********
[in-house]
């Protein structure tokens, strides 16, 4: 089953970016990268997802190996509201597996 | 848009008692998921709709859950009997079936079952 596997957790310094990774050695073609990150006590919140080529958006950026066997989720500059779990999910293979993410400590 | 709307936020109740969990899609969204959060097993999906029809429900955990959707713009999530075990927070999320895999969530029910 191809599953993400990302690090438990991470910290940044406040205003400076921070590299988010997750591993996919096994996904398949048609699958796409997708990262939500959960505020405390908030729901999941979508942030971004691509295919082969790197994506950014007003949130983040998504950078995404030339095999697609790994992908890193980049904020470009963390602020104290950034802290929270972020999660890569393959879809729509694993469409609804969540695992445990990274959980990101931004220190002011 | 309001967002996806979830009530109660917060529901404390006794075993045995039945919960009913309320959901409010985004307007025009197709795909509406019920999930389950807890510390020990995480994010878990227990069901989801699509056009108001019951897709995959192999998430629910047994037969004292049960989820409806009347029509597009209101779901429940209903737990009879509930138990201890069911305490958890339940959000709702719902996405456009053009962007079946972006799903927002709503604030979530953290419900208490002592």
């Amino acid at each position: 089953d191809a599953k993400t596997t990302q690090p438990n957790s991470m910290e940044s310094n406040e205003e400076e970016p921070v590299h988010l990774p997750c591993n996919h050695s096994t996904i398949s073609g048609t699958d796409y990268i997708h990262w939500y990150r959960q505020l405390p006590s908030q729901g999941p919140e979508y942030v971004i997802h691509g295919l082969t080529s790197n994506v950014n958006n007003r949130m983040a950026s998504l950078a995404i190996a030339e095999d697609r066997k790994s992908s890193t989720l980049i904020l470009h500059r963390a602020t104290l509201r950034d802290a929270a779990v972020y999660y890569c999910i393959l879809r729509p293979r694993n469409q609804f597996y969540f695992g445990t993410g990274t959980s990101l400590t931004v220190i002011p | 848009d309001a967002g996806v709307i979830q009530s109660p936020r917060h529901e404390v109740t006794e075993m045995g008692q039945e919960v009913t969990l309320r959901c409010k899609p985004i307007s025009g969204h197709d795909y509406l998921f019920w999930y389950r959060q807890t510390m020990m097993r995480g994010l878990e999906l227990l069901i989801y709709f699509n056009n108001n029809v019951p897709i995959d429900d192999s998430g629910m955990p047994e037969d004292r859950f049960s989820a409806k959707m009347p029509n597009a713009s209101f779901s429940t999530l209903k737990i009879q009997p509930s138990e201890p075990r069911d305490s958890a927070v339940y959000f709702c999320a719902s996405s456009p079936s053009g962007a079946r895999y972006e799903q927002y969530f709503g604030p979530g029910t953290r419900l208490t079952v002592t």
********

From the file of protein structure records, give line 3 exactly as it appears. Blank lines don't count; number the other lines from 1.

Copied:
């Amino acid at each position: 089953d191809a599953k993400t596997t990302q690090p438990n957790s991470m910290e940044s310094n406040e205003e400076e970016p921070v590299h988010l990774p997750c591993n996919h050695s096994t996904i398949s073609g048609t699958d796409y990268i997708h990262w939500y990150r959960q505020l405390p006590s908030q729901g999941p919140e979508y942030v971004i997802h691509g295919l082969t080529s790197n994506v950014n958006n007003r949130m983040a950026s998504l950078a995404i190996a030339e095999d697609r066997k790994s992908s890193t989720l980049i904020l470009h500059r963390a602020t104290l509201r950034d802290a929270a779990v972020y999660y890569c999910i393959l879809r729509p293979r694993n469409q609804f597996y969540f695992g445990t993410g990274t959980s990101l400590t931004v220190i002011p | 848009d309001a967002g996806v709307i979830q009530s109660p936020r917060h529901e404390v109740t006794e075993m045995g008692q039945e919960v009913t969990l309320r959901c409010k899609p985004i307007s025009g969204h197709d795909y509406l998921f019920w999930y389950r959060q807890t510390m020990m097993r995480g994010l878990e999906l227990l069901i989801y709709f699509n056009n108001n029809v019951p897709i995959d429900d192999s998430g629910m955990p047994e037969d004292r859950f049960s989820a409806k959707m009347p029509n597009a713009s209101f779901s429940t999530l209903k737990i009879q009997p509930s138990e201890p075990r069911d305490s958890a927070v339940y959000f709702c999320a719902s996405s456009p079936s053009g962007a079946r895999y972006e799903q927002y969530f709503g604030p979530g029910t953290r419900l208490t079952v002592t």